Thoughts on Parking Spaces

Autonomous cars are coming. It’s not clear when they’re coming, 5 years, 10 years, 15 years, but they will be here soon. There is a steady stream of articles that detail a maturing technology. As one of the latest examples, in Paris, a self-driving shuttle is being deployed to run over a fixed route. Clearly, this is far from a “go-anywhere” autonomous vehicle. Nonetheless, the fact that the technology is under massive development from multiple companies suggest that it is something that is simply not that far off.

It is thus time to consider the consequences.

The first order effects are interesting in their own rights. What companies stand to gain or lose by either production of autonomous cars or by the direct consequences of non-sales onto their fleet. The rental-car industry is one striking example where autonomous vehicles have a chance to impose significant changes on the entire business. Trucking is another.

However, the effects from widely deployed autonomous cars will not be confided to cars themselves. Benedict Evans wrote a stellar post on the second-order effects of wide-scale deployment where in particular he looked at the effects on living space and the relative trade-off between the city center, the suburbs and rural areas with the introduction of autonomous vehicles. He posited that the suburbs will decline while cities (maximized for face-to-face interaction) and rural areas (maximized for attractiveness of setting) will flourish. He also touched on the issue of parking spaces, whose need will likely completely disappear with the introduction of vehicles that either can park themselves (in a private ownership scenario) or seamless go serve another customer (in an on-demand scenario).

If you imagine that one of the effects of autonomous cars will be to reduce, or eliminate, the demand for parking spaces there are a number of interesting consequences. There will be a tremendous amount of space that will be reclaimed in cities, since it is no longer needed for parking. Some of this space is going to be easy to reclaim, parking garages can be torn down and new development rebuilt, but some will be much more difficult to reclaim. The removal of on-street parking will create micro-spaces which are too small to build an entire house on. Local mini-parks with trees and grass will improve the quality of life, but there will be challenges in finding other efficient uses for this vestigial space. If not repurposed, useless parking spaces will have the effect of slowing down movement for pedestrians while offering little advantages for cars. Now, perhaps parking spaces will be able to be converted into something more useful, and something directly related to mobility — like dedicated bike lanes. Something like this could have the potential to tilt the advantage back to cites with new bike advantages.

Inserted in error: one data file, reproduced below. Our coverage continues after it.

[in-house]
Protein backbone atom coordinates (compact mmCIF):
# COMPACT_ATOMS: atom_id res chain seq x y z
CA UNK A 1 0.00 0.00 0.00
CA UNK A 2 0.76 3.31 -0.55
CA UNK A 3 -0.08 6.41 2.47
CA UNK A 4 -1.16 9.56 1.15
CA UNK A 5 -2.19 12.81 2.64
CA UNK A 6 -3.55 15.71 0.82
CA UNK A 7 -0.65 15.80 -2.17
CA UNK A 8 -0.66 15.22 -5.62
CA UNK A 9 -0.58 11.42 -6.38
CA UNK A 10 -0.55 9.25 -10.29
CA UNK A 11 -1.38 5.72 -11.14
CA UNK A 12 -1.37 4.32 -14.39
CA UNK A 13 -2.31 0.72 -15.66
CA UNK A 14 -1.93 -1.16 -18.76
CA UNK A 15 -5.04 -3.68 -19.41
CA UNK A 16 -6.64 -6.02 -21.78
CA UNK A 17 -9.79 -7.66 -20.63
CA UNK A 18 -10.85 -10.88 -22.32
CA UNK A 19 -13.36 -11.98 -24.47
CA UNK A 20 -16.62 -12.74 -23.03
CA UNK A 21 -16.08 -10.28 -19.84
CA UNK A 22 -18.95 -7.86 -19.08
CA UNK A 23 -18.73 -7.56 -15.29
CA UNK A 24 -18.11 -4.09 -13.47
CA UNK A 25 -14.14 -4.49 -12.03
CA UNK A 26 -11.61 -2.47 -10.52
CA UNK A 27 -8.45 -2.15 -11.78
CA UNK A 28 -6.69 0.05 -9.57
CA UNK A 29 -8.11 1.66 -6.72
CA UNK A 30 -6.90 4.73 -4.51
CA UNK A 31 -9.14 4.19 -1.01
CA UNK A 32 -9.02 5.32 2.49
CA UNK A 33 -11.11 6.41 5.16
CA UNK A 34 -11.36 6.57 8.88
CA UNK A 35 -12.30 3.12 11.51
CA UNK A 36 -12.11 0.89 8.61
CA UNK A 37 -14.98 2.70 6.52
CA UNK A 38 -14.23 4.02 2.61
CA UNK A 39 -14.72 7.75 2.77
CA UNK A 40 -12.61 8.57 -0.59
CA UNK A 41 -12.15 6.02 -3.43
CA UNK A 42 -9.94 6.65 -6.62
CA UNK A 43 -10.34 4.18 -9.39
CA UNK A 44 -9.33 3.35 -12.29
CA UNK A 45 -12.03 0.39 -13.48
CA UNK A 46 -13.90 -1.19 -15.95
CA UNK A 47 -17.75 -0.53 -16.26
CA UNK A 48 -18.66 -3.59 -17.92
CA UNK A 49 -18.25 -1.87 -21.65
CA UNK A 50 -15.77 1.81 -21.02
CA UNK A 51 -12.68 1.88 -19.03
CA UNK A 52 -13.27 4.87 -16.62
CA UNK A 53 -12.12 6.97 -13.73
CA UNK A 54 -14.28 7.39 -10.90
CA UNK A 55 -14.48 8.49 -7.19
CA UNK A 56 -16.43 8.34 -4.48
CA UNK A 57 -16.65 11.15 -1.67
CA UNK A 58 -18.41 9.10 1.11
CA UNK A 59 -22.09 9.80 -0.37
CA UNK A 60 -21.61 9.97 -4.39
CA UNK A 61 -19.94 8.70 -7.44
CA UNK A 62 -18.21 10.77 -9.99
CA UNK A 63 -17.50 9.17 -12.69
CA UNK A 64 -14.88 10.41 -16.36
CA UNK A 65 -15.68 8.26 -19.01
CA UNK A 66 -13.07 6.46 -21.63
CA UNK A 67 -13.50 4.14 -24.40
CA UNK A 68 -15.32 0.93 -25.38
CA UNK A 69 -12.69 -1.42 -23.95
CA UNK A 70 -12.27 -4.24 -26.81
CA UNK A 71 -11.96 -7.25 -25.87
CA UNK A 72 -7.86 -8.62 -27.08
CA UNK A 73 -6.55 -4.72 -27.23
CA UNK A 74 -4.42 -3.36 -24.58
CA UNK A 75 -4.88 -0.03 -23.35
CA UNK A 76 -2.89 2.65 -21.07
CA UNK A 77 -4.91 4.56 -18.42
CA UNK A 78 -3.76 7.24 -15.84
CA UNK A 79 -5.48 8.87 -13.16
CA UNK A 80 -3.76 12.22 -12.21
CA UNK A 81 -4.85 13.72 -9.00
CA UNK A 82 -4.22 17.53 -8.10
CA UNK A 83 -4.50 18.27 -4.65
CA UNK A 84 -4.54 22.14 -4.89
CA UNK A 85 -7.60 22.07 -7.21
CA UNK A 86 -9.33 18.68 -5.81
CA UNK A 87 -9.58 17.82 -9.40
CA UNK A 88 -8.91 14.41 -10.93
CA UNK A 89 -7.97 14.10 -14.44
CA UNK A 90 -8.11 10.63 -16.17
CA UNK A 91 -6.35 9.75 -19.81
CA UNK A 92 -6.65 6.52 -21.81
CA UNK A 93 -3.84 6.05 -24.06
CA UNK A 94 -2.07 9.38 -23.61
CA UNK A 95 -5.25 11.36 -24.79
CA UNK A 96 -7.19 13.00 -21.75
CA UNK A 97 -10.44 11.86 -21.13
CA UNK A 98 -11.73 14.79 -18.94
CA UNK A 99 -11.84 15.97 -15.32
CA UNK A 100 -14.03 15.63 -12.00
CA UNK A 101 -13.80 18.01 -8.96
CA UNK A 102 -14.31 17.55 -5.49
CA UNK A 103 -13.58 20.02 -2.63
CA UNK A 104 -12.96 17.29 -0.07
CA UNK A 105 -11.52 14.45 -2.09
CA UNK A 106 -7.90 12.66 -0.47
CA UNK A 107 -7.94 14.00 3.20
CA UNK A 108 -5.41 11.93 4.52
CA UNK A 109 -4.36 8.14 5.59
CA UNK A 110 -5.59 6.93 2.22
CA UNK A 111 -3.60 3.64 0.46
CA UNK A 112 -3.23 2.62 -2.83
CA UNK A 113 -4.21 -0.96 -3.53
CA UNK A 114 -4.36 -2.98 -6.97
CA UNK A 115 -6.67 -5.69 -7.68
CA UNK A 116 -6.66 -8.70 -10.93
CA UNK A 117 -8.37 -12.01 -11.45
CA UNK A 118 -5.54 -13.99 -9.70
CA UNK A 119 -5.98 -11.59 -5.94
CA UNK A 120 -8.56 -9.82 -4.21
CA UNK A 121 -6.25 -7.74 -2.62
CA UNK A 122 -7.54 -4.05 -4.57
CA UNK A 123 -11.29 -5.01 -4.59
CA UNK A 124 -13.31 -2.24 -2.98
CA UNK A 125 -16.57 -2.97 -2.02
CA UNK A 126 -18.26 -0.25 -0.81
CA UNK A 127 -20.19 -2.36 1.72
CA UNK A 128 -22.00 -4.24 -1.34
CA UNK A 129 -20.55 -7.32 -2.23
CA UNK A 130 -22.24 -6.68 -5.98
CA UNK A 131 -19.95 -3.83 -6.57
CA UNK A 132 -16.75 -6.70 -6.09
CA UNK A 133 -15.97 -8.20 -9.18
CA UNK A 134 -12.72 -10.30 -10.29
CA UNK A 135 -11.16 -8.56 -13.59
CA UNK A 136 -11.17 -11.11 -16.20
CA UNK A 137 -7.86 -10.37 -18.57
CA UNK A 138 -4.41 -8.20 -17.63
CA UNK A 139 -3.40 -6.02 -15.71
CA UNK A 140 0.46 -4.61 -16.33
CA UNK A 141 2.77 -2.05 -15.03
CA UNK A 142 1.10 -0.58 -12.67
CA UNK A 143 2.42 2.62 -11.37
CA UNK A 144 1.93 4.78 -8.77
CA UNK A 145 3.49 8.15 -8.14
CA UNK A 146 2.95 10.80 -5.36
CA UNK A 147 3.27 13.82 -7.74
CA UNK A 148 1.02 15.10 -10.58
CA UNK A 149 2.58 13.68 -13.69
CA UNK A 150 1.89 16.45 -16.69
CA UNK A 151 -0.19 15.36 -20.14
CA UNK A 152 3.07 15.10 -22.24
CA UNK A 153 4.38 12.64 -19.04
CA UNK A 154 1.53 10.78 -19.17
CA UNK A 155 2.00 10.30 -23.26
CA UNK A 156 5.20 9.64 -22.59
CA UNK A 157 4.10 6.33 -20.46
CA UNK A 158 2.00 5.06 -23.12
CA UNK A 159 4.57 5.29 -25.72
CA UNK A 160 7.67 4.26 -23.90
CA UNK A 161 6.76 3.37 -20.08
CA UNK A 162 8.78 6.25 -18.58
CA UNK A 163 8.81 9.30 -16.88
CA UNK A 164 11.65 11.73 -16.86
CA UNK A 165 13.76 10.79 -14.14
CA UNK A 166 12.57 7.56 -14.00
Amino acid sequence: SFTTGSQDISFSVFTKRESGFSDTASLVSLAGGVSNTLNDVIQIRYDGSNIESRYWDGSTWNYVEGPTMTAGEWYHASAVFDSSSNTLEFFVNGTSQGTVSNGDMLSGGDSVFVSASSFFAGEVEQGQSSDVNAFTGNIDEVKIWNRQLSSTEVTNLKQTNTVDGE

Another effect will be that buildings designed around parking lots will become ghostly. Modern shopping malls and strip malls exist solely for the convenience of the parking around them. Without the need for parking, they will be incredibly inconvenient as compared to tightly clustered pedestrian shopping districts. They’ll also be surrounded with asphalt that is going to be expensive to remove. This is a lot of costly inventory to remediate.

Another consequence is that cities designed for cars will suffer. Old cities that are designed for pedestrians, or possibly horses, suffer under the requirements of parking spaces, which are jammed in and make navigating around them slow and cumbersome. Without parking spaces, old urban centers built up over centuries will become vastly more appealing, as they appeal directly to a perambulatory visitor. New cities designed with ample street side parking will seem too spread out, and will be less efficient for business. Oddly enough, the consequence of the new technology will be to make the old newly vigorous. As one example consequences, from this, one might suspect that Europe, home to beautifully curated cities designed around walking, will begin to yield efficiencies and benefits over newer American cities that are more closely designed around cars.

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